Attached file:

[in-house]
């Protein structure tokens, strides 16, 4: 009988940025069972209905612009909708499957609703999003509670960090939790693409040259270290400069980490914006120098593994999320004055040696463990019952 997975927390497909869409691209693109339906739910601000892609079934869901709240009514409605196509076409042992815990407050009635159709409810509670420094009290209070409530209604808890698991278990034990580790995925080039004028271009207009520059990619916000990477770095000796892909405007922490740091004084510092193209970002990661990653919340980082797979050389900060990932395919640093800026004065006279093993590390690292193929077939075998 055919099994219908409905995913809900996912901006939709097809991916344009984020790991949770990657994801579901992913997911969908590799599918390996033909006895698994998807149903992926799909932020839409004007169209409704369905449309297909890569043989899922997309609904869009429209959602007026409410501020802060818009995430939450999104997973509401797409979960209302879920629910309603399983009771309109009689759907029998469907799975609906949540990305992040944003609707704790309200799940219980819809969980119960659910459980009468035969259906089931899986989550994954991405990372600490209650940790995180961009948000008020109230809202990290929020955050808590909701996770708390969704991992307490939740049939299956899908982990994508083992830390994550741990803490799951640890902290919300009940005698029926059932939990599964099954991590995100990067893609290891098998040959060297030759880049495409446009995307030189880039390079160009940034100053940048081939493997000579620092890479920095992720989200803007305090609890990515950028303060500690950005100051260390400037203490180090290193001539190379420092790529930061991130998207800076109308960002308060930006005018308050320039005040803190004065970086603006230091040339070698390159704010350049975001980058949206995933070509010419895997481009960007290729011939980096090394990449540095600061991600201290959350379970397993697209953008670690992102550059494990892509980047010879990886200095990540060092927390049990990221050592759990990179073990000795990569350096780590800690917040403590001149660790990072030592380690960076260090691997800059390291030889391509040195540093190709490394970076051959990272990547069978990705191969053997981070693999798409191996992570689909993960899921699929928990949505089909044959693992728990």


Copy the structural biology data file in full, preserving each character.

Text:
[in-house]
């Protein structure tokens, strides 16, 4: 009988940025069972209905612009909708499957609703999003509670960090939790693409040259270290400069980490914006120098593994999320004055040696463990019952 997975927390497909869409691209693109339906739910601000892609079934869901709240009514409605196509076409042992815990407050009635159709409810509670420094009290209070409530209604808890698991278990034990580790995925080039004028271009207009520059990619916000990477770095000796892909405007922490740091004084510092193209970002990661990653919340980082797979050389900060990932395919640093800026004065006279093993590390690292193929077939075998 055919099994219908409905995913809900996912901006939709097809991916344009984020790991949770990657994801579901992913997911969908590799599918390996033909006895698994998807149903992926799909932020839409004007169209409704369905449309297909890569043989899922997309609904869009429209959602007026409410501020802060818009995430939450999104997973509401797409979960209302879920629910309603399983009771309109009689759907029998469907799975609906949540990305992040944003609707704790309200799940219980819809969980119960659910459980009468035969259906089931899986989550994954991405990372600490209650940790995180961009948000008020109230809202990290929020955050808590909701996770708390969704991992307490939740049939299956899908982990994508083992830390994550741990803490799951640890902290919300009940005698029926059932939990599964099954991590995100990067893609290891098998040959060297030759880049495409446009995307030189880039390079160009940034100053940048081939493997000579620092890479920095992720989200803007305090609890990515950028303060500690950005100051260390400037203490180090290193001539190379420092790529930061991130998207800076109308960002308060930006005018308050320039005040803190004065970086603006230091040339070698390159704010350049975001980058949206995933070509010419895997481009960007290729011939980096090394990449540095600061991600201290959350379970397993697209953008670690992102550059494990892509980047010879990886200095990540060092927390049990990221050592759990990179073990000795990569350096780590800690917040403590001149660790990072030592380690960076260090691997800059390291030889391509040195540093190709490394970076051959990272990547069978990705191969053997981070693999798409191996992570689909993960899921699929928990949505089909044959693992728990």